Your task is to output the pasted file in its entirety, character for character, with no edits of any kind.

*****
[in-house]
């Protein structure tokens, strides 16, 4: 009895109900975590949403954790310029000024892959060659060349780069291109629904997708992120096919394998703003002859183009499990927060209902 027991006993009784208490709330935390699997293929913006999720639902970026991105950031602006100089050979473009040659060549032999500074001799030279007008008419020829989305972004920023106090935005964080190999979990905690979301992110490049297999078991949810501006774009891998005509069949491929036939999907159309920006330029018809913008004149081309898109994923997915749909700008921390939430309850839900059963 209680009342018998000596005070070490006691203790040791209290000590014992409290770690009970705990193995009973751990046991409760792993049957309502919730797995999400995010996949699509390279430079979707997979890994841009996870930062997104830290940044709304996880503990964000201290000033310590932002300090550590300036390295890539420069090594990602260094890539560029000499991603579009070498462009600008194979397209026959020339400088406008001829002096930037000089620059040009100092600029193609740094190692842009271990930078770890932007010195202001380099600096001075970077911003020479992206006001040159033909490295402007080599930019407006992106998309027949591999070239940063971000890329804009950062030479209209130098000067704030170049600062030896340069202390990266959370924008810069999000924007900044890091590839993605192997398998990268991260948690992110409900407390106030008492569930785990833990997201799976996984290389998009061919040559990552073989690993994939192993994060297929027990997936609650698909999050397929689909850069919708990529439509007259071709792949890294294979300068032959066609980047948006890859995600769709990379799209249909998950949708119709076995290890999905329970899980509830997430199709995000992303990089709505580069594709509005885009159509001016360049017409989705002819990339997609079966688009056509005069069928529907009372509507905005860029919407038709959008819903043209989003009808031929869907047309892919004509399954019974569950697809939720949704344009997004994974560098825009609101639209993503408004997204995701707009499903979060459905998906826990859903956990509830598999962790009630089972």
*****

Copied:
[in-house]
């Protein structure tokens, strides 16, 4: 009895109900975590949403954790310029000024892959060659060349780069291109629904997708992120096919394998703003002859183009499990927060209902 027991006993009784208490709330935390699997293929913006999720639902970026991105950031602006100089050979473009040659060549032999500074001799030279007008008419020829989305972004920023106090935005964080190999979990905690979301992110490049297999078991949810501006774009891998005509069949491929036939999907159309920006330029018809913008004149081309898109994923997915749909700008921390939430309850839900059963 209680009342018998000596005070070490006691203790040791209290000590014992409290770690009970705990193995009973751990046991409760792993049957309502919730797995999400995010996949699509390279430079979707997979890994841009996870930062997104830290940044709304996880503990964000201290000033310590932002300090550590300036390295890539420069090594990602260094890539560029000499991603579009070498462009600008194979397209026959020339400088406008001829002096930037000089620059040009100092600029193609740094190692842009271990930078770890932007010195202001380099600096001075970077911003020479992206006001040159033909490295402007080599930019407006992106998309027949591999070239940063971000890329804009950062030479209209130098000067704030170049600062030896340069202390990266959370924008810069999000924007900044890091590839993605192997398998990268991260948690992110409900407390106030008492569930785990833990997201799976996984290389998009061919040559990552073989690993994939192993994060297929027990997936609650698909999050397929689909850069919708990529439509007259071709792949890294294979300068032959066609980047948006890859995600769709990379799209249909998950949708119709076995290890999905329970899980509830997430199709995000992303990089709505580069594709509005885009159509001016360049017409989705002819990339997609079966688009056509005069069928529907009372509507905005860029919407038709959008819903043209989003009808031929869907047309892919004509399954019974569950697809939720949704344009997004994974560098825009609101639209993503408004997204995701707009499903979060459905998906826990859903956990509830598999962790009630089972």